defer
I. transitive verb (deferred; deferring) Etymology: Middle English deferren, differren, from Middle French differer, from Latin differre to postpone, be different — more at differ Date: 14th century 1. put off, delay 2. to postpone induction of (a person) into military service • deferrer noun Synonyms: defer, postpone, suspend, stay mean to delay an action or proceeding. defer implies a deliberate putting off to a later time <
deferred buying a car until spring
>
. postpone implies an intentional deferring usually to a definite time <
the game is postponed until Saturday
>
. suspend implies temporary stoppage with an added suggestion of waiting until some condition is satisfied <
business will be suspended while repairs are under way
>
. stay often suggests the stopping or checking by an intervening agency or authority <
the governor stayed the execution
>
. II. verb (deferred; deferring) Etymology: Middle English deferren, differren, from Middle French deferer, defferer, from Late Latin deferre, from Latin, to bring down, bring, from de- + ferre to carry — more at bear Date: 15th century transitive verb to delegate to another <
he could defer his job to no one — J. A. Michener
>
intransitive verb to submit to another's wishes, opinion, or governance usually through deference or respect <
deferred to her father's wishes
>
Synonyms: see yield

New Collegiate Dictionary. 2001.

Synonyms:

Look at other dictionaries:

  • defer — de‧fer [dɪˈfɜː ǁ ˈfɜːr] verb deferred PTandPPX deferring PRESPARTX [transitive] to delay something until a later time or date: • The president may defer decisions on future defense spending cuts. • Further discussion on the proposal will be… …   Financial and business terms

  • Defer — De*fer , v. t. [imp. & p. p. {Deferred}; p. pr. & vb. n. {Deferring}.] [OE. differren, F. diff[ e]rer, fr. L. differre to delay, bear different ways; dis + ferre to bear. See {Bear} to support, and cf. {Differ}, {Defer} to offer.] To put off; to… …   The Collaborative International Dictionary of English

  • Defer — may refer to: Defer Elementary School, a Michigan State Historic Site Deference, the acknowledgement of the legitimacy of the power of one s superior or superiors Deferral, the delaying of the realization of an asset or liability until a future… …   Wikipedia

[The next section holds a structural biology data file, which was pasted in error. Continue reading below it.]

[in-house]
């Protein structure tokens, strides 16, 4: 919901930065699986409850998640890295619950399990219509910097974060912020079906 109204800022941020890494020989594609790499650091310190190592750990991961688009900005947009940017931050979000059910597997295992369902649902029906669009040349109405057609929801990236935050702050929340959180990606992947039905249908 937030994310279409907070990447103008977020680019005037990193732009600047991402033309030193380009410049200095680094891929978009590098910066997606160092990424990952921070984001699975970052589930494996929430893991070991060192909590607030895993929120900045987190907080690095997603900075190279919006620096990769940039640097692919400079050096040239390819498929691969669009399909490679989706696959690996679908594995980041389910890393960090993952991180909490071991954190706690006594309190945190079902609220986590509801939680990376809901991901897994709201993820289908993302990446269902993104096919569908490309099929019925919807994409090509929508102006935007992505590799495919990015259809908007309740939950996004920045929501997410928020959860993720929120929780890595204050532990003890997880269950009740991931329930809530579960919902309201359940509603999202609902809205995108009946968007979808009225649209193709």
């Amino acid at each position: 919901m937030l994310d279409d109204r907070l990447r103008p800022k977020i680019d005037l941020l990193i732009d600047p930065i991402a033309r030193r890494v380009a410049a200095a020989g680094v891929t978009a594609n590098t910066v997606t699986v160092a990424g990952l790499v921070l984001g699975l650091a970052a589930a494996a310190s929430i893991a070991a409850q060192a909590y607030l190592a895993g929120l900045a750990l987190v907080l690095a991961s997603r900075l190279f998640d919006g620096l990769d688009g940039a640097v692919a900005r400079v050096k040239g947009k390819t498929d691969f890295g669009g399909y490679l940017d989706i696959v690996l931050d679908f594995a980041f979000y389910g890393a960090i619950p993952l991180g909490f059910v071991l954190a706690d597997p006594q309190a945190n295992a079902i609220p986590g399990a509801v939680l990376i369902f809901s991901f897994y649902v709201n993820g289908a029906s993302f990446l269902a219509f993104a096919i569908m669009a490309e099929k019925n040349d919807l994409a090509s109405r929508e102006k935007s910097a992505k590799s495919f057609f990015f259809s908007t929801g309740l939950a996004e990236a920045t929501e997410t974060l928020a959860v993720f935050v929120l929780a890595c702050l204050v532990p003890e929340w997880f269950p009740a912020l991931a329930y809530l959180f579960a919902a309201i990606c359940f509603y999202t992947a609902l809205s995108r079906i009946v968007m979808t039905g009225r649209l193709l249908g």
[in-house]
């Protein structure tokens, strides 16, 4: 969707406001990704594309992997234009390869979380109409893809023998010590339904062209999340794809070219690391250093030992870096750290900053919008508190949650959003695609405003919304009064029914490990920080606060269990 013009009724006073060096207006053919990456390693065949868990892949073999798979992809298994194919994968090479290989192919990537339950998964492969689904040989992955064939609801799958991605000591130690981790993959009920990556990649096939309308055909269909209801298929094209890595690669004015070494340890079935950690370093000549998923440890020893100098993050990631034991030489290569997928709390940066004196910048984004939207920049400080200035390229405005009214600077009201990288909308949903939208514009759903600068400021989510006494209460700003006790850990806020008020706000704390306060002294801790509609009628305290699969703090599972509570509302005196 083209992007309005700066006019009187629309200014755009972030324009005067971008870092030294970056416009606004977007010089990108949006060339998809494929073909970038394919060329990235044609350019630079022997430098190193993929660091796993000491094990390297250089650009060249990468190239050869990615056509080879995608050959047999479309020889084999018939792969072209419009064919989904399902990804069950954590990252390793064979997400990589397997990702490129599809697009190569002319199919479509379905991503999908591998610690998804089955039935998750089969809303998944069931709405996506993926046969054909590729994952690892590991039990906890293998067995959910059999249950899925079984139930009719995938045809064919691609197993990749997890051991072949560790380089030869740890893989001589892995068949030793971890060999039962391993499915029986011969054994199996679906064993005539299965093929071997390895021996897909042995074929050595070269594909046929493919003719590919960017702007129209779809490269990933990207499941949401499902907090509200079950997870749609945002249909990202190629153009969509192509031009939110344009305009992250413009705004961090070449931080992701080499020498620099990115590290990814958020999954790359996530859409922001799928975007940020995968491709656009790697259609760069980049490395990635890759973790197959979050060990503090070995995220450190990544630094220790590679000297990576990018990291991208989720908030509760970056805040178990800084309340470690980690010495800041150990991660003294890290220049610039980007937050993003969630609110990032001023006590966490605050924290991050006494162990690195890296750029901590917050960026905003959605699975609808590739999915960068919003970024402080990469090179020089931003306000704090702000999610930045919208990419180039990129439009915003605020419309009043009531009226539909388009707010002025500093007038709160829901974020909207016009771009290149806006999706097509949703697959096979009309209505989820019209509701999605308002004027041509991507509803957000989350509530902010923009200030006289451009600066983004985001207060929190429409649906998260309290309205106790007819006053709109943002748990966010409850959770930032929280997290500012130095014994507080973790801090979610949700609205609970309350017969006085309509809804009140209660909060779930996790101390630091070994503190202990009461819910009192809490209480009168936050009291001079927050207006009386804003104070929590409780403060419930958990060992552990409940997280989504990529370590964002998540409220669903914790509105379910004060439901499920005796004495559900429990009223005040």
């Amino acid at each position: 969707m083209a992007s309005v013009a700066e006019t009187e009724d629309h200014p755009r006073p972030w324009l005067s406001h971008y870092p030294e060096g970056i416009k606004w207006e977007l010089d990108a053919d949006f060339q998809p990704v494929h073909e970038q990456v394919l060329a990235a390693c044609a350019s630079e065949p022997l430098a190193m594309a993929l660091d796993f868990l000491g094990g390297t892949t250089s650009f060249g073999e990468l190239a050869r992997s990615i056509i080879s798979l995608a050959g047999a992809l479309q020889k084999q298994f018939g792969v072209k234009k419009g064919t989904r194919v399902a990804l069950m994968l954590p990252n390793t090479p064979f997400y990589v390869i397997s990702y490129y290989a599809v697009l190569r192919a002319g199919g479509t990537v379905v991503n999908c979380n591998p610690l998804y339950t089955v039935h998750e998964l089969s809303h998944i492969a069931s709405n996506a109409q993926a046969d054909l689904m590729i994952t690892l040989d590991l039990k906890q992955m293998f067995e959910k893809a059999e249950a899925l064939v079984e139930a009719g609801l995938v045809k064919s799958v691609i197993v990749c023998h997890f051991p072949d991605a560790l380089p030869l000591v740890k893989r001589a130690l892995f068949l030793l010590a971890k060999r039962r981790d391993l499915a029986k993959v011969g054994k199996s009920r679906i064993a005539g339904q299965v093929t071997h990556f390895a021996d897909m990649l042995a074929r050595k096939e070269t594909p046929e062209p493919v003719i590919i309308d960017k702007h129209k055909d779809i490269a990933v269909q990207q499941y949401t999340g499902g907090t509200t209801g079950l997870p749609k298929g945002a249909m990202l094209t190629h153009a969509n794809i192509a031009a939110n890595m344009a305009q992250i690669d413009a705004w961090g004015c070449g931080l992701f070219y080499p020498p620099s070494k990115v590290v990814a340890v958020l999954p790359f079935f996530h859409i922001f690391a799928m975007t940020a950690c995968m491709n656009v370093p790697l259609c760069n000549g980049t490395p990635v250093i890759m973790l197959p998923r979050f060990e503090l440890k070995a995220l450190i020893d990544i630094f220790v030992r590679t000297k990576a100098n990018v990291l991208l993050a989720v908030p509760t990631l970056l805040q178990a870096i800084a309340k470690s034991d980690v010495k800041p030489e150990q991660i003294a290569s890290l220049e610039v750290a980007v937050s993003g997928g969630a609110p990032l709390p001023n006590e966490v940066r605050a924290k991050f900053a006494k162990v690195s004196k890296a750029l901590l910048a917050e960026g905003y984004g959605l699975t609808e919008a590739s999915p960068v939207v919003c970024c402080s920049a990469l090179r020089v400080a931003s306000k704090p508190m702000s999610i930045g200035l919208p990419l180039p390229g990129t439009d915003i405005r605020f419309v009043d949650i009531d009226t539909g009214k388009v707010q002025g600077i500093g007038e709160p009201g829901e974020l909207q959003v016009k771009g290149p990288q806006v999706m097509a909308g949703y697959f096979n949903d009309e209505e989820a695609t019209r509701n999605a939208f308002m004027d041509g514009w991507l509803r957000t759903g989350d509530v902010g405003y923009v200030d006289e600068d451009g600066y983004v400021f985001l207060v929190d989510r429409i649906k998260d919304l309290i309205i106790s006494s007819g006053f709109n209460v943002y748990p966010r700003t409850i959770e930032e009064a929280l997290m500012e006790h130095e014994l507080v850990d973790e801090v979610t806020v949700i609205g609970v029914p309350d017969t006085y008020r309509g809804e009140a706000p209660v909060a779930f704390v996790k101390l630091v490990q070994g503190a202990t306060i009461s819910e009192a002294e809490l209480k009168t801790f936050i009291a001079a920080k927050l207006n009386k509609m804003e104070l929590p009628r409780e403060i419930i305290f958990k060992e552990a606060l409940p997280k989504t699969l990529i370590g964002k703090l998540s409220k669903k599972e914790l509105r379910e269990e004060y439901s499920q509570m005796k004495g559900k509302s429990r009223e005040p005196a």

• defer — I (put off) verb adjourn, arrest, be dilatory, bide, delay, detain, differre, discontinue, extend, file, forbear, forestall, gain time, hesitate, hinder, hold back, hold in abeyance, hold off, hold up, impede, interfere, interrupt, intervene,… …   Law dictionary

  • defer — Ⅰ. defer [1] ► VERB (deferred, deferring) ▪ put off to a later time; postpone. DERIVATIVES deferment noun deferral noun. ORIGIN Latin differre, from ferre bring, carry . Ⅱ …   English terms dictionary

  • Defer — De*fer , v. i. To put off; to delay to act; to wait. [1913 Webster] Pius was able to defer and temporize at leisure. J. A. Symonds. [1913 Webster] …   The Collaborative International Dictionary of English

  • Defer — De*fer , v. t. [F. d[ e]f[ e]rer to pay deference, to yield, to bring before a judge, fr. L. deferre to bring down; de + ferre to bear. See {Bear} to support, and cf. {Defer} to delay, {Delate}.] 1. To render or offer. [Obs.] [1913 Webster]… …   The Collaborative International Dictionary of English

  • defer — [v1] hold off, put off adjourn, block, delay, detain, extend, give rain check*, hang fire*, hinder, hold up, impede, intermit, lay over, lengthen, obstruct, postpone, procrastinate, prolong, prorogue, protract, put on back burner*, put on hold*,… …   New thesaurus

  • Defer — De*fer , v. i. To yield deference to the wishes of another; to submit to the opinion of another, or to authority; with to. [1913 Webster] The house, deferring to legal right, acquiesced. Bancroft. [1913 Webster] …   The Collaborative International Dictionary of English

  • defer — To delay to a future time. (Dictionary of Canadian Bankruptcy Terms) United Glossary of Bankruptcy Terms 2012 …   Glossary of Bankruptcy

  • defer — bow, *yield, submit, cave, capitulate, succumb, relent Analogous words: accede, acquiesce, *assent, agree: conform, accommodate, *adapt, adjust: truckle, *fawn, cringe …   New Dictionary of Synonyms

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